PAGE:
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Dept of Labor Winner in New Hampshire

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  • Dept of Labor Winner in New Hampshire

    I worked for a company in which I was fully expecting to be a subcontractor and 1099. Three months into the job, I was not treated as a sub, but a full fledged employee. When to work, how to work.. etc. They agreed to pay weekly, then decided to pay monthly, then not at all. (All in 3 months).

    In the end they owed me $3315.50. I filed a claim with the NH Dept of Labor and won on all counts, they owe me money and I was indeed an employee. I have filed a second claim now for damages and the employer was given 10 days to respond and didnt.

    Great, you think I won! Yeah me... except the employer still refuses to pay it, now what??

    Also, taxes are here, I dont expect to get a W2 from the employer... So what do I do.

  • #2
    What does the DOL suggest you do? In most states you should be able to go to civil court and get a judgment, then try to find someone to serve it for you.

    If you don't have your W-2 by Feb. 15th, you can contact the IRS.
    I don't respond to Private Messages unless the moderator specifically refers you to me for that purpose. Thank you.

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    • #3
      they told me that I will be able to file it as a judgment/lien in my county and attached the assets of the employer. this is a small mom and pop company, not a major corporation.

      Keep in mind, this has been going on Since AUG. and Im still not paid.

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      • #4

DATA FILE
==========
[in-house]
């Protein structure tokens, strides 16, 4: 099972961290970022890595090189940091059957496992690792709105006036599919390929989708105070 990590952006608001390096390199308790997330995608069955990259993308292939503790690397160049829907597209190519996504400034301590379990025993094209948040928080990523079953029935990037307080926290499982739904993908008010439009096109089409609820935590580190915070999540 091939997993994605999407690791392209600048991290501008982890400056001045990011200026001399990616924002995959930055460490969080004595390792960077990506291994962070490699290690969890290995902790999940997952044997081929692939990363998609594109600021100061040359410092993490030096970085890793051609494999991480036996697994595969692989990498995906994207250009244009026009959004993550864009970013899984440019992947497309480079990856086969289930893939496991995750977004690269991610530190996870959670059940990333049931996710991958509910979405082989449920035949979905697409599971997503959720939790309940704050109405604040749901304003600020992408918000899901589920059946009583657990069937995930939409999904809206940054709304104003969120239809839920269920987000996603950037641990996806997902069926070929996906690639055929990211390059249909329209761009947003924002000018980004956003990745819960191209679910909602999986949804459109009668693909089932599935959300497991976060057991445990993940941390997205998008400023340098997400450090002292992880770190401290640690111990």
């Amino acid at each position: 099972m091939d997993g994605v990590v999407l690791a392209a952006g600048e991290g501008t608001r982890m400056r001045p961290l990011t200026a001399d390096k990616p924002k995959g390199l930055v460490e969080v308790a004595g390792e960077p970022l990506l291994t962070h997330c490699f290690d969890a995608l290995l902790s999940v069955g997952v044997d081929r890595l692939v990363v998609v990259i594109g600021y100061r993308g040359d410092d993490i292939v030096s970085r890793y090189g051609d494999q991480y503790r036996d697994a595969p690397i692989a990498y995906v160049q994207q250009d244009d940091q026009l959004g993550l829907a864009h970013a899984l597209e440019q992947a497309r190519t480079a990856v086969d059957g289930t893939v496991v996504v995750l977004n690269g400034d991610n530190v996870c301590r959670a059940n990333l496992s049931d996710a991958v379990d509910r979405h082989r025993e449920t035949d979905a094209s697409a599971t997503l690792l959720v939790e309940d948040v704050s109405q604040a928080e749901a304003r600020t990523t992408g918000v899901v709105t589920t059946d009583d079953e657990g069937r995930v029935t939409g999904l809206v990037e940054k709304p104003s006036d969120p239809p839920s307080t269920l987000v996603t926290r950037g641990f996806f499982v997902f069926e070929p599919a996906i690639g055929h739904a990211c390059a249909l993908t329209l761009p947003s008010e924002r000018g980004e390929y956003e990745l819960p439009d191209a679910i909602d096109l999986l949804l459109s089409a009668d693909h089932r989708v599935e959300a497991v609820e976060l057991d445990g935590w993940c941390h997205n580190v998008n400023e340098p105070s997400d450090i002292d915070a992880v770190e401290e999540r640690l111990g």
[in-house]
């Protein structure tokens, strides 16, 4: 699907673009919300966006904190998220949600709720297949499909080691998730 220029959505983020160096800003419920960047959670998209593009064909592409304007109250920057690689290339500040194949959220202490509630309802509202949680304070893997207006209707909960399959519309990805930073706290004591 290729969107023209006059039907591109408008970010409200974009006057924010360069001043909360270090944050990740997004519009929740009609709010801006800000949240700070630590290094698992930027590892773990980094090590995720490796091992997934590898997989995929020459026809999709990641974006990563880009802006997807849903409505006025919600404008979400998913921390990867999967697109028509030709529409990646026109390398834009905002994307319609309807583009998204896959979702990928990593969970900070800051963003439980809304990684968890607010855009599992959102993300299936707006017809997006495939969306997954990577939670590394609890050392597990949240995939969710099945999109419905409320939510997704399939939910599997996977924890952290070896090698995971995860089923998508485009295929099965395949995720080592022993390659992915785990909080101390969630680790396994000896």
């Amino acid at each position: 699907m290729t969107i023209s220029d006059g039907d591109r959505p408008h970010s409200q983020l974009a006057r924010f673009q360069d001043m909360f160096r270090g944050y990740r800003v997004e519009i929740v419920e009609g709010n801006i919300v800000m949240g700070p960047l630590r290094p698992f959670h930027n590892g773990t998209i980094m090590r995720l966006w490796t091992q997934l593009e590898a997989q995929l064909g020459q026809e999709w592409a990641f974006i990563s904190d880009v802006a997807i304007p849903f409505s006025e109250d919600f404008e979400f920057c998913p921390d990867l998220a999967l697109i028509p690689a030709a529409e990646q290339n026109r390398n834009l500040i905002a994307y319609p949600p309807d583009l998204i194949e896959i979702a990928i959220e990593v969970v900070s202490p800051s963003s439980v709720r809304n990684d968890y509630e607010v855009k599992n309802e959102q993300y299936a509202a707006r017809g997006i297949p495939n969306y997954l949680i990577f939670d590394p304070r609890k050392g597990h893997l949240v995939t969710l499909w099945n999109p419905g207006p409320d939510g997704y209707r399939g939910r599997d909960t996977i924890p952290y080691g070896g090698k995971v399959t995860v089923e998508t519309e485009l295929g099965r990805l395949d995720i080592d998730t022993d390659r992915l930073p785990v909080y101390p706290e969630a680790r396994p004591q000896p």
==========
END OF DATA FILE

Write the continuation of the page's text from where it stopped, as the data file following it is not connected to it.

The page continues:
Regarding the missing W-2.
        http://www.irs.gov/taxtopics/tc154.html

        Regarding collections, you have the "judgment", which is the hard part. This is not you saying you are owed money. The government has already decided that money is owed. A lot of "creditors" skip that step and try to go directly to collections. If/when that happens, it is just someone else asking for money with no means of enforcement. Until the judgment is obtained, asking for money does not make it legally owed.

        Worst case is you give the judgment to a collector who gets to keep part of the money. Or pay someone a fee to do the collection for you.

        A very famous collections involved a customer of a Very Large Bank who ignored a judgment. The customer had a very famous piece of 19th century transportation equipment seized by the actual county Sheriff (not a deputy) who also managed to bring along local and national television (election year for the Sheriff). The Very Large Bank managed to get a cashiers check to the Sheriff very quickly.

        The Mom and Pop business owns assets. Have someone who knows what they are doing seize assets and sell them off.
        "Reality is that which, when you stop believing in it, doesn't go away".
        Philip K. **** (1928-1982)

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        • #5
          Would the DOL ruling that I am an employee extend to the IRS also? I did file the SS8, but havent gotten the results yet.